S&P downgrades Spain on weak growth outlook

 

Madrid resident: "Things are bad... prices down, sackings"

Standard & Poor's (S&P) has cut Spain's long-term credit rating by one notch, from AA to AA-, because of weak growth and high levels of private sector debt.

The ratings agency added that the country's high unemployment would remain a drag on the economy.

Last week, the Fitch agency also cut Spain's rating, a process that can raise a country's borrowing costs.

S&P's move comes as G20 finance ministers are due to meet on Friday to discuss the eurozone crisis.

On Thursday, Fitch downgraded the creditworthiness of UK banks Lloyds and Royal Bank of Scotland (RBS), and also Switzerland's UBS.

'Weaken further'

Explaining its decision to downgrade Spain, S&P said: "Despite signs of resilience in economic performance during 2011, we see heightened risks to Spain's growth prospects due to high unemployment, tighter financial conditions, the still high level of private sector debt, and the likely economic slowdown in Spain's main trading partners."

It noted the "incomplete state" of labour market reform, and added: "The financial profile of the Spanish banking system will, in our opinion, weaken further."

People prepare for the protest march in Madrid

S&P also warned of a further ratings cut if Spain's economy worsens.

Its move comes as activists opposed to the Spanish government's continuing austerity measures, the so-called "indignants", are due to hold a protest march in Madrid on Saturday.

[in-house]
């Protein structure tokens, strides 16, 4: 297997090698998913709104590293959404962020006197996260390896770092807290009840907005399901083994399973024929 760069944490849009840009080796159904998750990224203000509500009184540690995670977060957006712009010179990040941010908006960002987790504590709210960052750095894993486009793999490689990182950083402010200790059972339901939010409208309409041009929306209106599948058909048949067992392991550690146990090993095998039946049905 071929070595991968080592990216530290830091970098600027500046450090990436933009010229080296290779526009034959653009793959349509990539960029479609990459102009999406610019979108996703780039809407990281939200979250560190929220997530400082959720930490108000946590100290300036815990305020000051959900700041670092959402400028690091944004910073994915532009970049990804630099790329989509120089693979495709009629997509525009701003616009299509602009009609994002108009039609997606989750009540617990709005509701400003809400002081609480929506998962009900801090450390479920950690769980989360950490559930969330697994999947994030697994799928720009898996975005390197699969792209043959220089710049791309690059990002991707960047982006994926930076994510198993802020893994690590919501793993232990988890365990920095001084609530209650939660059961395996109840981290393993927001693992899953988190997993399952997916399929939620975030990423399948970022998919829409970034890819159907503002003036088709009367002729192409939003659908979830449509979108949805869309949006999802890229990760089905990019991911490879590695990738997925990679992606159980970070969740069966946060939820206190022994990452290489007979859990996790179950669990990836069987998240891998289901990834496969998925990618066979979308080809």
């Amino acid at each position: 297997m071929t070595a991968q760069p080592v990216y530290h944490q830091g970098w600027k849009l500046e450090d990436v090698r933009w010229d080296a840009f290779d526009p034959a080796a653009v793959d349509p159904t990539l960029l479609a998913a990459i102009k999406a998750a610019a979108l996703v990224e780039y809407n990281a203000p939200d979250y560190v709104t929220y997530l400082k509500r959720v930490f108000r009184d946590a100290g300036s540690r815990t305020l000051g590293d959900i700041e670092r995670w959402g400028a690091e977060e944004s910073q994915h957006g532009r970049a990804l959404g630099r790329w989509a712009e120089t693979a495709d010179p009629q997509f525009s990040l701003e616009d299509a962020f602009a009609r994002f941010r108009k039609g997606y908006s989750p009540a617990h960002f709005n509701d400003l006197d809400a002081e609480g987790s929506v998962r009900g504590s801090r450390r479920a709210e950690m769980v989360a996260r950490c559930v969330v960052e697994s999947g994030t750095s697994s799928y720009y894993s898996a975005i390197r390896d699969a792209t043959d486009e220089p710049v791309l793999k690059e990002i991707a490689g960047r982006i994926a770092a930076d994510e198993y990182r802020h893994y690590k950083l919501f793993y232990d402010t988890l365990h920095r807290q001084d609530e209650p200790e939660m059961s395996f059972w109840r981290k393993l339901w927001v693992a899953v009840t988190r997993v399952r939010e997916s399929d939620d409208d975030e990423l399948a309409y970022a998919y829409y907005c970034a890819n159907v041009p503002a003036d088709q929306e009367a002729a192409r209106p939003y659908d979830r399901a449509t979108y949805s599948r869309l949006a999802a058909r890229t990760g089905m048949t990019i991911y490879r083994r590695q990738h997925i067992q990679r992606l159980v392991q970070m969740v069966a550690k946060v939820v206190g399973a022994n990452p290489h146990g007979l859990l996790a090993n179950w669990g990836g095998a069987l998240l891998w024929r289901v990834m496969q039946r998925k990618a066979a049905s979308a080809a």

In addition to downgrading UBS, Lloyds and RBS, Fitch said it had put 12 other banks on notice that they may receive the same treatment.

The other lenders it has warned include Germany's Deutsche Bank and US group Goldman Sachs.

Fitch said it noted "increased challenges" facing the financial markets as the eurozone debt crisis and government spending cuts continue to affect banks.

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Germany lives off its exports. If people don't have any money who is going to buy our stuff?”

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Last week, Fitch fuelled concerns about the debt crisis when it downgraded Spain and Italy, citing the "intensification" of the eurozone's economic and financial problems.

Political moves

The euro fell to $1.3723 immediately following S&P's announcement, before recovering to $1.3774 in early Friday trading.

Analysts said this was due to optimism that the G20 meeting of finance ministers may announce new agreements on tackling the crisis in the eurozone.

However, other commentators say any firm decisions on the eurozone will not likely be announced until the meeting of EU leaders on 23 October.

One expected agreement will be increasing the funding and powers of the European Financial Stability Facility, the fund set up to help national governments in financial difficulty.

Measures to protect European banks with high levels of exposure to eurozone national debt are also expected to be decided.

 

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  • rate this
    +2

    Comment number 251.

    Cosmologic: please, send facts, not nonsense. Greece lied about their debt in order to get in the EU, all other countries didn't or at least oterh countries weren't caught on the lie. Send facts (links to news in BBC News for instance) or don't talk nonsense.

    Please, lets be serious.